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The fact is, without a bona fide post presence, the Celtics are not going to get to the free throw line as much as their opponents. On Saturday, there were several calls they just didn’t get from officials. Including a couple of sequences in the second half where Domantas Sabonis visibly pushed off on strongman Baynes and yet got the foul call when Baynes didn’t give up position.

Irving made reference to Cory Joseph being on his back during that pivotal layup miss in the final seconds while Marcus Morris played 32 minutes, attempted 13 shots and attempted one free throw.

“It’s a tough [situation],” Morris said. “I’m not going to sit up here and badger the referees. I mentioned it to them during the game. [The Pacers] got a couple benefit-of-doubt whistles. It happens man, when you’re at home and your crowd is into the game. We just got to focus on getting into the basket a little more and hopefully it will change for us.”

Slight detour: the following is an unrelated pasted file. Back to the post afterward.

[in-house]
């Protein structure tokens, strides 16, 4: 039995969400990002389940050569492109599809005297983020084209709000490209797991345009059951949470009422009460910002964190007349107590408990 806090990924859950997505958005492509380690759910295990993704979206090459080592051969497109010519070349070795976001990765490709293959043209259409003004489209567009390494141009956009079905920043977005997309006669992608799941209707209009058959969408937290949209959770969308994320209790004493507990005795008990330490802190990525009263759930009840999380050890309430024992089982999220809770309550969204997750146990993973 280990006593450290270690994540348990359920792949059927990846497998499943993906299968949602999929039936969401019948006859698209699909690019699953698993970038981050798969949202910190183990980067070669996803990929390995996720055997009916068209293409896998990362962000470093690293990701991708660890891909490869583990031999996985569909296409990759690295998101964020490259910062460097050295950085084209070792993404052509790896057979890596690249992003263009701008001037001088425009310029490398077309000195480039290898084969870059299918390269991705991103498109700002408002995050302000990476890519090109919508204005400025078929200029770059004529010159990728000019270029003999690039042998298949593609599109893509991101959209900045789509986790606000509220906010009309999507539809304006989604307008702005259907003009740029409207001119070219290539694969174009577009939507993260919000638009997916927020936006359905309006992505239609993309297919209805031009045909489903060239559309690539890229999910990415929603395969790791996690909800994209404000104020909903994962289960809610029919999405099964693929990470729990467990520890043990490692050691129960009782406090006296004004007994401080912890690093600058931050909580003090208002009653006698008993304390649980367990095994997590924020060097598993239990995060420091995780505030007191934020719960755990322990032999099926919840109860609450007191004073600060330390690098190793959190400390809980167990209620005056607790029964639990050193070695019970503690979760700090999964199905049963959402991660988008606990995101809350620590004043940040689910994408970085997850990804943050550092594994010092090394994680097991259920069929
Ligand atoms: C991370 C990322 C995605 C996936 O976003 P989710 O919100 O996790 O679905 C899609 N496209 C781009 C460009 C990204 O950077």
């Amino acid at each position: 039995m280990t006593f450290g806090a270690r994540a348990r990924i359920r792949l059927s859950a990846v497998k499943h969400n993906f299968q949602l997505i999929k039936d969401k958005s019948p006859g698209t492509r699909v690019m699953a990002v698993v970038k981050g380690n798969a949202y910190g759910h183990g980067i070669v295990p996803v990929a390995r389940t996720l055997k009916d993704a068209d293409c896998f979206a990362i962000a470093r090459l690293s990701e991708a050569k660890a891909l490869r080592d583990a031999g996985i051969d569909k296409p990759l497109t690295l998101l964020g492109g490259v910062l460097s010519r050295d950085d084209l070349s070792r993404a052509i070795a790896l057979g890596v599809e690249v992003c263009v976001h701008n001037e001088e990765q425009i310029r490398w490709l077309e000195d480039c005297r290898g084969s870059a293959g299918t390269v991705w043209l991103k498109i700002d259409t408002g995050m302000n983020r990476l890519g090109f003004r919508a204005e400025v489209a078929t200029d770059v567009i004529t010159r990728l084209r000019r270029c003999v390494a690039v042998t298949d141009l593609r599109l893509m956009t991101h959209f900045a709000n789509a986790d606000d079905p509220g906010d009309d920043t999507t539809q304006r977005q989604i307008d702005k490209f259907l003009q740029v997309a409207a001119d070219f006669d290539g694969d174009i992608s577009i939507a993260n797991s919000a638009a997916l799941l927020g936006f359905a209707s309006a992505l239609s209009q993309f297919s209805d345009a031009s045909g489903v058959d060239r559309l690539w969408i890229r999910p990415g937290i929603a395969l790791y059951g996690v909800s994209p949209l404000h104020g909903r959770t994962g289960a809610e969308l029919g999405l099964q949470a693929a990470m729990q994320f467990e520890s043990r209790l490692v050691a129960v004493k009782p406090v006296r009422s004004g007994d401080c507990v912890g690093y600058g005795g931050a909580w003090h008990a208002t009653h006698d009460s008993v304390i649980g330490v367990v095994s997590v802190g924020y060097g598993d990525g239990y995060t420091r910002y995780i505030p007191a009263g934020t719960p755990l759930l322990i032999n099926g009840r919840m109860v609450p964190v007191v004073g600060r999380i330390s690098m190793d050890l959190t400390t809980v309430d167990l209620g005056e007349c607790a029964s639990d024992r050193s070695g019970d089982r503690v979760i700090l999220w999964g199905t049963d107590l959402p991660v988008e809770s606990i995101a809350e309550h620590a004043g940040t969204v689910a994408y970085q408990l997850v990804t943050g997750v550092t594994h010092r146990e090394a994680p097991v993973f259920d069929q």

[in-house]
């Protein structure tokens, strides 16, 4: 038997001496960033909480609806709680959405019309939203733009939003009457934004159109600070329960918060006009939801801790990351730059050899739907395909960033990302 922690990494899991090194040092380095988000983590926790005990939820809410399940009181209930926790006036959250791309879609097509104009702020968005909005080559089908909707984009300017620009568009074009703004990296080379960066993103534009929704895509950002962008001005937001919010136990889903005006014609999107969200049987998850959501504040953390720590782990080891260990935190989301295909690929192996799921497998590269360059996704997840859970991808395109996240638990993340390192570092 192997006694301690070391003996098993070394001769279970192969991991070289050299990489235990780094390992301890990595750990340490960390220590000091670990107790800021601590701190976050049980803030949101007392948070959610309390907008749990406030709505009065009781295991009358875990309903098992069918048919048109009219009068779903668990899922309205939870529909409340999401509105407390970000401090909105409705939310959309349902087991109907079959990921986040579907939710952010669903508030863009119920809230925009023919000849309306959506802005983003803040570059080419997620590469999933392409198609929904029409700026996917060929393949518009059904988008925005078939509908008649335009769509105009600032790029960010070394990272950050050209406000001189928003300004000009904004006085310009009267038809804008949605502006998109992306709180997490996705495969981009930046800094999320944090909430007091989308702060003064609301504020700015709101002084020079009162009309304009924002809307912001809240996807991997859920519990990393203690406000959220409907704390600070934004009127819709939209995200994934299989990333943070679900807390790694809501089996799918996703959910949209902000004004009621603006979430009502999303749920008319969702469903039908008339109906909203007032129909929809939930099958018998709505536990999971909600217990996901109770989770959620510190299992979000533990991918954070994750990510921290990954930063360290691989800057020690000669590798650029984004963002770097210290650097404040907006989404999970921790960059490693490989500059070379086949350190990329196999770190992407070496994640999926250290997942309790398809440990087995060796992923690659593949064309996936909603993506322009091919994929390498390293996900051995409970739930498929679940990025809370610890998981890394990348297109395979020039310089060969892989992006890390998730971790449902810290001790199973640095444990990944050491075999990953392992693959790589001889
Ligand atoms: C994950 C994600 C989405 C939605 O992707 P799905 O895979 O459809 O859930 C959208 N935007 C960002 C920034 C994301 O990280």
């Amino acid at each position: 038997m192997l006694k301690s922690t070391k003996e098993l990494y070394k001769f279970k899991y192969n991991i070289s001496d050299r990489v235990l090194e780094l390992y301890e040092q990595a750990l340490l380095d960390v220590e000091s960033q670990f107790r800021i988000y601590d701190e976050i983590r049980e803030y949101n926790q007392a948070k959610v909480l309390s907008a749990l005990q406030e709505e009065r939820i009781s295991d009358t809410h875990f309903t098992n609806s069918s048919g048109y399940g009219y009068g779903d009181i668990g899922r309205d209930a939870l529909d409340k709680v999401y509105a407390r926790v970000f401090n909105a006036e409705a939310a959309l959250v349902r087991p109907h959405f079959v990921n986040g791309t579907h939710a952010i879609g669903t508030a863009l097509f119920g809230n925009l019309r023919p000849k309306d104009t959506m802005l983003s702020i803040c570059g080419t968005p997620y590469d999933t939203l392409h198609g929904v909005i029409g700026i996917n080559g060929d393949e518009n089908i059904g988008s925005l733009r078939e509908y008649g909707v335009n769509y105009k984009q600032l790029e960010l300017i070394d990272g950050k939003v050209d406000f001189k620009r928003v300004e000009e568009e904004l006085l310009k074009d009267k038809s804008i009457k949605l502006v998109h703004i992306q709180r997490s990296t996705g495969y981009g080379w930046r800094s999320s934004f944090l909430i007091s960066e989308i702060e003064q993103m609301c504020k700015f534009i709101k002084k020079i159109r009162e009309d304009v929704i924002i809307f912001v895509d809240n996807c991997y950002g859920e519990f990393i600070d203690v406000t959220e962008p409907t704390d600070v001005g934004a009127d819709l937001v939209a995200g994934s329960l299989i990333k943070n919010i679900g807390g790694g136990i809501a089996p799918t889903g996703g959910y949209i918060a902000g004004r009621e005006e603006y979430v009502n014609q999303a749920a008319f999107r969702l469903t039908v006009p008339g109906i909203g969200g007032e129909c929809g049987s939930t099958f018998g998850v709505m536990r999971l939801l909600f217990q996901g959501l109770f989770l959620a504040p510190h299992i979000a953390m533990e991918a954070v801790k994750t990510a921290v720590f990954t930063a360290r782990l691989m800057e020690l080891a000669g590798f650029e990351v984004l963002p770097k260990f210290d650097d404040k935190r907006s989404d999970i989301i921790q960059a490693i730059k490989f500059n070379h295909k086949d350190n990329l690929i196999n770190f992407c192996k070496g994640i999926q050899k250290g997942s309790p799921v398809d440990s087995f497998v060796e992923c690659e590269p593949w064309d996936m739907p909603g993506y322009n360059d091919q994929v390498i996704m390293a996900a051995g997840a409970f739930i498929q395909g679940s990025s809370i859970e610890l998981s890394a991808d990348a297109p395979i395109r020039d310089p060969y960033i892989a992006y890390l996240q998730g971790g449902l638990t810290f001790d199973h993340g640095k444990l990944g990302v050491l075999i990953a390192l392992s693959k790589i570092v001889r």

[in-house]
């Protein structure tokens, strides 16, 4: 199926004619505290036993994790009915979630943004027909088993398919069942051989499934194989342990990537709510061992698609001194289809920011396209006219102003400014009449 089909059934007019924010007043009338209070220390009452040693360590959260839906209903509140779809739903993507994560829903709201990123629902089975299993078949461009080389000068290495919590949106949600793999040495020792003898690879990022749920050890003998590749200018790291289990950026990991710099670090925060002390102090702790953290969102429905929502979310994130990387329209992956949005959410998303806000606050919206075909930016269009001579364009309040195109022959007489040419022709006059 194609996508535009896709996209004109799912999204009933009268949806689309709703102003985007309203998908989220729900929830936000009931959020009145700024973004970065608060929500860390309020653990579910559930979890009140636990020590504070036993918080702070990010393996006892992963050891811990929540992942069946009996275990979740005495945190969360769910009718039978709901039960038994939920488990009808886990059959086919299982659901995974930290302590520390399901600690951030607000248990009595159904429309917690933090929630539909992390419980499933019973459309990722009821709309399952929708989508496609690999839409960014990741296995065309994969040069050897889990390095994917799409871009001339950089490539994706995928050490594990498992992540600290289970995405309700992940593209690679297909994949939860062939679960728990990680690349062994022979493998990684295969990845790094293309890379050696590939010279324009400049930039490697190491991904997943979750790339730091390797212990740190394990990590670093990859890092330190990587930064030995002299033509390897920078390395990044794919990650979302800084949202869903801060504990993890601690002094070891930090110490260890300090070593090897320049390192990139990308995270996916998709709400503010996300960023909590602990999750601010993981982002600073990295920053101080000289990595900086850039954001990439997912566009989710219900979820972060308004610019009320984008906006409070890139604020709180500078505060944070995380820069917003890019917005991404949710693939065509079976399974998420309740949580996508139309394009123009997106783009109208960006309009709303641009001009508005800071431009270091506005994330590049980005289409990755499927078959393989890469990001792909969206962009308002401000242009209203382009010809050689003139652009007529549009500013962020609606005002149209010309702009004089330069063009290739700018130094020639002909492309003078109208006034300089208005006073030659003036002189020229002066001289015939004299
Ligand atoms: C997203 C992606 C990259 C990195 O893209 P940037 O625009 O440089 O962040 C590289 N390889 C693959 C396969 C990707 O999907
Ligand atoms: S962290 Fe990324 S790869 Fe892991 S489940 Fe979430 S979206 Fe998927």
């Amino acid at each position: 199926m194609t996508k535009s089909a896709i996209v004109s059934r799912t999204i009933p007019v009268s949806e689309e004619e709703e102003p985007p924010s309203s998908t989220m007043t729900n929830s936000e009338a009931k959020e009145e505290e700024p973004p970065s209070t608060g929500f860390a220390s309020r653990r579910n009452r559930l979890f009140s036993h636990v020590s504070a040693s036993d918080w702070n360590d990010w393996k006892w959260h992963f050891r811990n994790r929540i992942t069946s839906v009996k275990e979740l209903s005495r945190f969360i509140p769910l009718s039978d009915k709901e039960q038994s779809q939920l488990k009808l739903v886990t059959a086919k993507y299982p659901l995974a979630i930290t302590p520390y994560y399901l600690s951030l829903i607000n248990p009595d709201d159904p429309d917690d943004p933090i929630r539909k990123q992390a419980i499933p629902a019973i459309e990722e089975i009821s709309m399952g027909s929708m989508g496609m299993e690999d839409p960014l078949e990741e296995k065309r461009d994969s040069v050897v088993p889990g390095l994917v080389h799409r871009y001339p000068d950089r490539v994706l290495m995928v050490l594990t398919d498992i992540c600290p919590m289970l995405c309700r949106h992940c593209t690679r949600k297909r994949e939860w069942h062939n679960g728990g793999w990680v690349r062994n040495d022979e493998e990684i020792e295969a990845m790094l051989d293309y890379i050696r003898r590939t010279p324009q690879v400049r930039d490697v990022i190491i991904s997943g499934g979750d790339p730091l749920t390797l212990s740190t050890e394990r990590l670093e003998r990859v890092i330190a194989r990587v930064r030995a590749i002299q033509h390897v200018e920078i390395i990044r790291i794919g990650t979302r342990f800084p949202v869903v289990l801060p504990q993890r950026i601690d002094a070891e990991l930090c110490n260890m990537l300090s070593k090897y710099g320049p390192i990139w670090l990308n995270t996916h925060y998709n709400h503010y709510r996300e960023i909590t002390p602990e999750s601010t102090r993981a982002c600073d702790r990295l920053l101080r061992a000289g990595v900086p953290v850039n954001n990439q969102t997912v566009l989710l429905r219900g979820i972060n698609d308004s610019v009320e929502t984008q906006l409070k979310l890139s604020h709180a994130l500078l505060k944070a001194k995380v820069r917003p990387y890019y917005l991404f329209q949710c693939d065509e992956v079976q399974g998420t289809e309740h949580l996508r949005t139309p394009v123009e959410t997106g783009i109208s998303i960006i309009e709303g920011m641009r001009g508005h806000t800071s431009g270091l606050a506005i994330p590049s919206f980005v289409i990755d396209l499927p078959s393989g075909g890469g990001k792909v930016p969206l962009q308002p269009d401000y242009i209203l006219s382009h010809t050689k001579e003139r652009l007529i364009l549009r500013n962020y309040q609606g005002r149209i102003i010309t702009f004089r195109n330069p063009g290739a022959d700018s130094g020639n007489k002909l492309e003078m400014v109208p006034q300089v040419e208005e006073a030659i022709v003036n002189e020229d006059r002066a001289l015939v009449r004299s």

When asked if the Celtics are hesitating in attacking the basket because they fear not getting calls, Morris said: “Attacking the basket is more to create for everybody else. You want to get the foul but for a guy like me, I’m so under control and getting in there and create and hope to bring the defense. But nine free throws is really unacceptable, especially when they shoot [25].”

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In order to become a great team, the Celtics are either going to have to 1) become more proficient in hitting shots or 2) get to the free throw line more often or 3) both.

Until then they will grind offensively and struggle to win on nights like these when they leave themselves no margin for error on defense.


Gary Washburn can be reached at gwashburn@globe.com. Follow him on Twitter @GwashburnGlobe.